The Types of Golf Clubs, Their Names and Uses: Beginners Guide

For beginner golfers, it can be confusing to remember all of the golf club names. There is quite a bit to remember about each type of club, but we have put together a comprehensive guide for you all right here.

If every beginner could just take a look at this, it could really solve a lot of initial confusion for players that are just getting started.

Each section will go through the basics of each club and hopefully be educational for you.

Let’s get right into it and get started with every beginner’s favorite.

The Most Used Golf Club Names and Their Uses

1. Driver


Arguably the most famous and well-liked club in the bag is the driver. The driver is also usually the longest club in the bag.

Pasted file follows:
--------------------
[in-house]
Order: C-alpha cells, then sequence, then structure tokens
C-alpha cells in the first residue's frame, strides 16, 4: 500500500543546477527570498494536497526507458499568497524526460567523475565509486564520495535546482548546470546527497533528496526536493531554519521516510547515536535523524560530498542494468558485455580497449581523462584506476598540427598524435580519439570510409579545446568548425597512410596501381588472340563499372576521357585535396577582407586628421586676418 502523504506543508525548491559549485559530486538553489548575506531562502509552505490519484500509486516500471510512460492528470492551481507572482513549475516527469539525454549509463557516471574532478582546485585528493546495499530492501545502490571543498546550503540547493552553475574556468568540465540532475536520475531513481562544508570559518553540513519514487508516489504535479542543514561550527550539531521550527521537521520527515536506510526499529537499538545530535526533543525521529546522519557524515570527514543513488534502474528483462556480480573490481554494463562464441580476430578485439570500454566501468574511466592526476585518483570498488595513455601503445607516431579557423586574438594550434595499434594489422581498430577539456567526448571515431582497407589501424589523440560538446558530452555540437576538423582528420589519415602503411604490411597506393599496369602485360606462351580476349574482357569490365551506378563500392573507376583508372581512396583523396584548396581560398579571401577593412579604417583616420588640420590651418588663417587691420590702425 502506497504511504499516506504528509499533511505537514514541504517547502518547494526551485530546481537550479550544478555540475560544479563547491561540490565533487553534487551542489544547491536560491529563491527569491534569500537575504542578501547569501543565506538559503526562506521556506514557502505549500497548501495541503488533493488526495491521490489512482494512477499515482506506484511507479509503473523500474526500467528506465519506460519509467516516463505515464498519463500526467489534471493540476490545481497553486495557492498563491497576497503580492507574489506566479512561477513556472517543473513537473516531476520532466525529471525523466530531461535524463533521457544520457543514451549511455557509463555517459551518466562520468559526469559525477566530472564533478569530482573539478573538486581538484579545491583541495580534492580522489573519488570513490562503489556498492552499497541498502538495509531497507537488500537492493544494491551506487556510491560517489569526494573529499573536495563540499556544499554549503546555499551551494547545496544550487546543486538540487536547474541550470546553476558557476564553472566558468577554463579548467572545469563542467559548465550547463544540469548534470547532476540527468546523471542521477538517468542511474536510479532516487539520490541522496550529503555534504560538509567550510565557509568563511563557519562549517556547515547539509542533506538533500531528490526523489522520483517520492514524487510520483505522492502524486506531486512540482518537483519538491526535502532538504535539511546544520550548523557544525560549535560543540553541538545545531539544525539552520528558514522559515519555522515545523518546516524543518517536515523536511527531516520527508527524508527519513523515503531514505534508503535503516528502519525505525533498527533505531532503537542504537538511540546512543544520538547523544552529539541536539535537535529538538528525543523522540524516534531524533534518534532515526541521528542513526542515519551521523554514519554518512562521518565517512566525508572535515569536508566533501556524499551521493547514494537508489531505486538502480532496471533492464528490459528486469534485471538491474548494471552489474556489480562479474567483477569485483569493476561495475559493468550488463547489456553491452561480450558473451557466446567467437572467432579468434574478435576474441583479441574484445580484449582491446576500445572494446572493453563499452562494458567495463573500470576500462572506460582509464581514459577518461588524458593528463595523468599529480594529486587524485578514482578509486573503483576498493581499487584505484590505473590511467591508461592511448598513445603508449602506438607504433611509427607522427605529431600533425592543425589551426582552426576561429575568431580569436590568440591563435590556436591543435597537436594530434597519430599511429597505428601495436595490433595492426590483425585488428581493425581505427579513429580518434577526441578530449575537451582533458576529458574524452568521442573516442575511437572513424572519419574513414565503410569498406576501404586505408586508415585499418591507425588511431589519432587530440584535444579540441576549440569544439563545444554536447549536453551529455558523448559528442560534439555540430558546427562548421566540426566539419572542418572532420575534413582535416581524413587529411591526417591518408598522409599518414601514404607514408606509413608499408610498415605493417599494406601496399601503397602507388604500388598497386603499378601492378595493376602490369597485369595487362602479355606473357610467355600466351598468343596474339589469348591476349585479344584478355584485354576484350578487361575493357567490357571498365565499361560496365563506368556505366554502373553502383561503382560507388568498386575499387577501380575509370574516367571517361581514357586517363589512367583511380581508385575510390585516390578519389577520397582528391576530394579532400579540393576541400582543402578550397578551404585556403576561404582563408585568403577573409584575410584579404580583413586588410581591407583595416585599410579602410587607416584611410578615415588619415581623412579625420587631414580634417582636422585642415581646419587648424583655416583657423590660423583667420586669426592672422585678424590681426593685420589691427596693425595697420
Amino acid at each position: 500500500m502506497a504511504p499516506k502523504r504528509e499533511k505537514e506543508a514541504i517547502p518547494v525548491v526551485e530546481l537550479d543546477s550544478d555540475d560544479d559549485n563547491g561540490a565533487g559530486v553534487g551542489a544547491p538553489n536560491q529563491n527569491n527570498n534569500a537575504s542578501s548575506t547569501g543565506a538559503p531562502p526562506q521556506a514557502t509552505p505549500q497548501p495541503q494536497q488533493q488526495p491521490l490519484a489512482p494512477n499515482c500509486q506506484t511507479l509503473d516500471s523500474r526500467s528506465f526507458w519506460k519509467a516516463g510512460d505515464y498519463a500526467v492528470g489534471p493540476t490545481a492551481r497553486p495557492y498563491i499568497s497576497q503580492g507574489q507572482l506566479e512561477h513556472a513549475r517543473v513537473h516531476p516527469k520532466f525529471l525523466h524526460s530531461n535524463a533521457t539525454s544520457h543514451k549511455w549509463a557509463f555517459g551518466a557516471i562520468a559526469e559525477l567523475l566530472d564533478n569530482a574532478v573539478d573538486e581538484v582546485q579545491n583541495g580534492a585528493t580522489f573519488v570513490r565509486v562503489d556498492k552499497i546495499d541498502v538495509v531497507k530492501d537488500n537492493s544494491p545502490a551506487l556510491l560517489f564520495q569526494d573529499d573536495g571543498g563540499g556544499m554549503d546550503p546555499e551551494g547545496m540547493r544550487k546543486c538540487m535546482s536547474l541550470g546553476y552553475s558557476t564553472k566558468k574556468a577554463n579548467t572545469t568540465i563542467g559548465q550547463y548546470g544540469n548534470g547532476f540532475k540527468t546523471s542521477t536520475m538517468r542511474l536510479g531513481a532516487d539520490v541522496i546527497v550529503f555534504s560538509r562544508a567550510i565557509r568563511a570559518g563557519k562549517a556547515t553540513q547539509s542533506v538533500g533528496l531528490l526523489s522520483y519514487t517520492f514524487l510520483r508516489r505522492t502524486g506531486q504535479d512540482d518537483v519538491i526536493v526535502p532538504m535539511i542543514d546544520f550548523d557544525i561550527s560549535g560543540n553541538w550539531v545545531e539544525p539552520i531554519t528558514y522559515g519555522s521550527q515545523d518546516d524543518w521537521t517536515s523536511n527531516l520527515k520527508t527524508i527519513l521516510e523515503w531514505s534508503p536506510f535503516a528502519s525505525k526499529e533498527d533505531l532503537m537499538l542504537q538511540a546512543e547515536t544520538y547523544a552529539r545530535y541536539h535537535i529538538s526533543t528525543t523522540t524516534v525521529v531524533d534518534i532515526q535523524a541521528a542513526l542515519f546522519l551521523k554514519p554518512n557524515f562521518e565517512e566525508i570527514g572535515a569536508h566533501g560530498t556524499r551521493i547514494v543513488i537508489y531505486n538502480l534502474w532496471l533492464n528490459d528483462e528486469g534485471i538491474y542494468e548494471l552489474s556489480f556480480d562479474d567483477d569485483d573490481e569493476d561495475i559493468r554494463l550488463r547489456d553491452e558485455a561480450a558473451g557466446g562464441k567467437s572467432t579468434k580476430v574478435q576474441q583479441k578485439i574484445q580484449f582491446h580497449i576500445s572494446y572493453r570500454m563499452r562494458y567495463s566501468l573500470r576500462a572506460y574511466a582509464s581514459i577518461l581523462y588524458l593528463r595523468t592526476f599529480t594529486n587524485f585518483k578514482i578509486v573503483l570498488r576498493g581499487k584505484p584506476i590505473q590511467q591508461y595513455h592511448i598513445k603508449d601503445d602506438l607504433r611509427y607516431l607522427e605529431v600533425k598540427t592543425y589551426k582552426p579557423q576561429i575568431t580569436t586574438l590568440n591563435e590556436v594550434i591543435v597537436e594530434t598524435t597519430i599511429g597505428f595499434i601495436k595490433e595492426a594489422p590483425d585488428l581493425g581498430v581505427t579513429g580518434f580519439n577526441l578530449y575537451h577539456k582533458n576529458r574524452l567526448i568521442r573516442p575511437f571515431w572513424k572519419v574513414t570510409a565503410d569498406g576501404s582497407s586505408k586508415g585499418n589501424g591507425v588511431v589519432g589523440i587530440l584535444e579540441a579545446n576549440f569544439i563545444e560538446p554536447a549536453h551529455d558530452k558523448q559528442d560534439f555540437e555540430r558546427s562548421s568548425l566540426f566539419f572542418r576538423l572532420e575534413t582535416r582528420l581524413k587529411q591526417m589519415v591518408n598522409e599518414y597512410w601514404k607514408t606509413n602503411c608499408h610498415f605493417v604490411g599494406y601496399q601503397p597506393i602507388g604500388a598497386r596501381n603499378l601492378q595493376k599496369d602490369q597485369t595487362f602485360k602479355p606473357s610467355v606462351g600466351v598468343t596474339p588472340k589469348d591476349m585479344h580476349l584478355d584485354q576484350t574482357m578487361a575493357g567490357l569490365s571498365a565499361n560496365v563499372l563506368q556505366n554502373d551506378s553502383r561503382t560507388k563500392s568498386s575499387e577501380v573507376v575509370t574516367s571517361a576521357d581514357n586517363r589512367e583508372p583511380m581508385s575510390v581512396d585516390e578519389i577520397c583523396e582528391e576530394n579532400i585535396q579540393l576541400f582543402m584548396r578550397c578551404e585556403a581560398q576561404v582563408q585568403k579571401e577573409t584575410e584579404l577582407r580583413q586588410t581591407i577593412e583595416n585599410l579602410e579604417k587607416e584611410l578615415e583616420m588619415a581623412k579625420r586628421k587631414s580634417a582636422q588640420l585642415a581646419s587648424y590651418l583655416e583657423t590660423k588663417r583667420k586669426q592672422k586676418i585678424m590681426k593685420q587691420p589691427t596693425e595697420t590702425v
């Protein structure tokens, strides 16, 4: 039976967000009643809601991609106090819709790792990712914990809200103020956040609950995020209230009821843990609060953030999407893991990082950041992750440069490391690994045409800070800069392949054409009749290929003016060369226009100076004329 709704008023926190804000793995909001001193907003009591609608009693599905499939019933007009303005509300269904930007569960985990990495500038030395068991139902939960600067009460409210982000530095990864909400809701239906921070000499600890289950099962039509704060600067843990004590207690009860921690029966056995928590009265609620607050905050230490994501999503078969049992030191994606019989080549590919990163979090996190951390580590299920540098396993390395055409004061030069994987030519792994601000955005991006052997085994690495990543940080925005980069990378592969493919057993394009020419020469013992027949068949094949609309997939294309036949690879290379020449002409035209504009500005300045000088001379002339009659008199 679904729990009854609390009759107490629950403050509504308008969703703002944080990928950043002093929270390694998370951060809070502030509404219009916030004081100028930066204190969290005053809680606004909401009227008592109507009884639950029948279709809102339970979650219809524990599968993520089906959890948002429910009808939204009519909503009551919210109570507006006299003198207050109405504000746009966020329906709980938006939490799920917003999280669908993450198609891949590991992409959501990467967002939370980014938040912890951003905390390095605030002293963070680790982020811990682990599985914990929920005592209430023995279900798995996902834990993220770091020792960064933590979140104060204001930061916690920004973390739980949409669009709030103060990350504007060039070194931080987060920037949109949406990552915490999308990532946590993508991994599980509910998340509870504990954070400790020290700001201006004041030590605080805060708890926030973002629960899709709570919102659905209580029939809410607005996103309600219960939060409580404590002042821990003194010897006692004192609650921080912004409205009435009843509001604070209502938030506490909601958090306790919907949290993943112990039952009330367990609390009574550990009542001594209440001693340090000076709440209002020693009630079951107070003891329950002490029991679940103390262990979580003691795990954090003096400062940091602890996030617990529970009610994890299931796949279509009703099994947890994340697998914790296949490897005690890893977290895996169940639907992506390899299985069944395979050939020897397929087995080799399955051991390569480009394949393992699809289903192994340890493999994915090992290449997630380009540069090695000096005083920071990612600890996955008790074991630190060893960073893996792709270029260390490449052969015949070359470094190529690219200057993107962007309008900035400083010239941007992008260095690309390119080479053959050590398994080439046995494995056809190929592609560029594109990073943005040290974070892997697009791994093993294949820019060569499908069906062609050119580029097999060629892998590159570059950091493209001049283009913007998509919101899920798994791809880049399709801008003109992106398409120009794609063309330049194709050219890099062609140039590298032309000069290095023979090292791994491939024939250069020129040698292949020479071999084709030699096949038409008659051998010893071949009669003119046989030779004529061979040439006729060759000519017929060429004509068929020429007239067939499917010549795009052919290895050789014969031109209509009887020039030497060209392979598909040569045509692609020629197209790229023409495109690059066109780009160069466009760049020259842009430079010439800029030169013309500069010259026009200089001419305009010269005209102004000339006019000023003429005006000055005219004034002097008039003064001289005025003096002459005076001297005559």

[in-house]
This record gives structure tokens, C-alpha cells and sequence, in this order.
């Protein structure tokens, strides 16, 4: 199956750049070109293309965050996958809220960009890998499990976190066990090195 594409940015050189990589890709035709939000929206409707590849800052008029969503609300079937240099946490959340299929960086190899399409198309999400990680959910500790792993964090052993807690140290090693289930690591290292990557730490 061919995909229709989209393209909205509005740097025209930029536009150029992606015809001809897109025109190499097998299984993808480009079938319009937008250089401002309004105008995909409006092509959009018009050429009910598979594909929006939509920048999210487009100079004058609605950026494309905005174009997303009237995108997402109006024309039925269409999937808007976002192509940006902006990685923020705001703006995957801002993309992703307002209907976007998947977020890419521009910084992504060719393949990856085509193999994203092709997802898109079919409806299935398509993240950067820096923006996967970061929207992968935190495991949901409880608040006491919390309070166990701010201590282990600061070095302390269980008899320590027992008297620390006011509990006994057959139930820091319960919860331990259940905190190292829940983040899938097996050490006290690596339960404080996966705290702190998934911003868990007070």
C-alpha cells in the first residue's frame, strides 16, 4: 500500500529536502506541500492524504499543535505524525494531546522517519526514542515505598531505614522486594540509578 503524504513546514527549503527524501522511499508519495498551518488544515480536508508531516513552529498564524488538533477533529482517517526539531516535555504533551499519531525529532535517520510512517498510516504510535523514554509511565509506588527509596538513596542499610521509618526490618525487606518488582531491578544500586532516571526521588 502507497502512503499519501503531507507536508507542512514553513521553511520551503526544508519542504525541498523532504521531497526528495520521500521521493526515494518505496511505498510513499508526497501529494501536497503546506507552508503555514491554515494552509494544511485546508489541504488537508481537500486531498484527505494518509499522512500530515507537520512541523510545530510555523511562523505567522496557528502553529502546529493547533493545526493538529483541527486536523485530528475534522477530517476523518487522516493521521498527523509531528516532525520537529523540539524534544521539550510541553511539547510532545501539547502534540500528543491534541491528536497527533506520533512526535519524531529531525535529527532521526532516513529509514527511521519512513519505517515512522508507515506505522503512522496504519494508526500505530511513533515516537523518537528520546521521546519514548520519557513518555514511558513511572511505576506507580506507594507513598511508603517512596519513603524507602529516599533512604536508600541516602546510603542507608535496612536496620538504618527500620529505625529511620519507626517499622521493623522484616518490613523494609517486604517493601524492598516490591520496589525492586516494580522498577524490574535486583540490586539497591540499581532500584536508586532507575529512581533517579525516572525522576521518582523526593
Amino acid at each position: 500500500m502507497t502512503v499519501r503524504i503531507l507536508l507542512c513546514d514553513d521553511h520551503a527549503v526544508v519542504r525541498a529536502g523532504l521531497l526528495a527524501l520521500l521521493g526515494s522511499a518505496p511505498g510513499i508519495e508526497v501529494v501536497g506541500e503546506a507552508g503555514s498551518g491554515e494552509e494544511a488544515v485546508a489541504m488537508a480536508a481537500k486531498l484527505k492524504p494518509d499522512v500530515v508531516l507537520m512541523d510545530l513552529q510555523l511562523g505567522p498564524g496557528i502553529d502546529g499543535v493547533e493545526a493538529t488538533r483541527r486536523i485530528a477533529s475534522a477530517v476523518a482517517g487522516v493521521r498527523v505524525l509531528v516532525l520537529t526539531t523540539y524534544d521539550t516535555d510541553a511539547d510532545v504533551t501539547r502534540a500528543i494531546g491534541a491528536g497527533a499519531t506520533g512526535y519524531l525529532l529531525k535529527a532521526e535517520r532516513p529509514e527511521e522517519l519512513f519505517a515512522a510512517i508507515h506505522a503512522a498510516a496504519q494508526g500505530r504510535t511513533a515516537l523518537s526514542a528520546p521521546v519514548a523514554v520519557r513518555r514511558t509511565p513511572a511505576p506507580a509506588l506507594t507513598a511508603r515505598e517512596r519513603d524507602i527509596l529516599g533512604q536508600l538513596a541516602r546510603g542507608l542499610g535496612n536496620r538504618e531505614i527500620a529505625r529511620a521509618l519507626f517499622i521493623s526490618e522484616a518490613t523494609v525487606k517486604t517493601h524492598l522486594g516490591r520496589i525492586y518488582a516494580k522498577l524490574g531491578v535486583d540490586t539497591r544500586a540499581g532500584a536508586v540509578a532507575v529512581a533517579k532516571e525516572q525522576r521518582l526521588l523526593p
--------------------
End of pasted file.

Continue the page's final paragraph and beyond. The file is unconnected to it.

A driver is used on the tee box on par 5’s, par 4’s, and occasionally on par 3’s if a golfer really lacks distance with their slow swing speed. The driver is used when the ball is on a tee and usually at least an inch or so off of the ground.

The reason that you tee the ball up for a driver is that the sweet spot is higher up off the ground and no touching the ground. The driver ball flight is usually medium to high in trajectory and rolls out very nicely.

Drivers are not usually the best club for you to hit off the tee if the fairway is tight or there are hazards close to where you are aiming. A normal distance of a driver for a man is 230 yards. For women, the average is around 200 yards (source).

Further reading – The Best Golf Drivers For Distance

2. Woods


Moving down in distance, the next type of clubs are woods. A wood can be a 1-wood all the way up to a 7-wood. But, the most common woods that you are going to find in a golf bag is a 3-wood and a 5-wood.